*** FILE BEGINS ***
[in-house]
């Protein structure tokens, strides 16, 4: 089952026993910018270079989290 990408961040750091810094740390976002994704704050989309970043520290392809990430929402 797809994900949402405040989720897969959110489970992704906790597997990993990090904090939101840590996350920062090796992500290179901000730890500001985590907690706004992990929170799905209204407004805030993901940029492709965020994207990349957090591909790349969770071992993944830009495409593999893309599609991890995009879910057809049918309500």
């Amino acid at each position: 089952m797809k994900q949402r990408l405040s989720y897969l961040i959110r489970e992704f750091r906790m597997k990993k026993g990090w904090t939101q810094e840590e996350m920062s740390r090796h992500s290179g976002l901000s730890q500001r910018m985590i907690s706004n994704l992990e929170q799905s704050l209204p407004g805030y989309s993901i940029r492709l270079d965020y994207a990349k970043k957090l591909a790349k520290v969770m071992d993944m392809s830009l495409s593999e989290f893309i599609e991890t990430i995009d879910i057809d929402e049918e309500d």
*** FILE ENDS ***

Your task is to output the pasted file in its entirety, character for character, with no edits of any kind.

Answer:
[in-house]
């Protein structure tokens, strides 16, 4: 089952026993910018270079989290 990408961040750091810094740390976002994704704050989309970043520290392809990430929402 797809994900949402405040989720897969959110489970992704906790597997990993990090904090939101840590996350920062090796992500290179901000730890500001985590907690706004992990929170799905209204407004805030993901940029492709965020994207990349957090591909790349969770071992993944830009495409593999893309599609991890995009879910057809049918309500």
């Amino acid at each position: 089952m797809k994900q949402r990408l405040s989720y897969l961040i959110r489970e992704f750091r906790m597997k990993k026993g990090w904090t939101q810094e840590e996350m920062s740390r090796h992500s290179g976002l901000s730890q500001r910018m985590i907690s706004n994704l992990e929170q799905s704050l209204p407004g805030y989309s993901i940029r492709l270079d965020y994207a990349k970043k957090l591909a790349k520290v969770m071992d993944m392809s830009l495409s593999e989290f893309i599609e991890t990430i995009d879910i057809d929402e049918e309500d």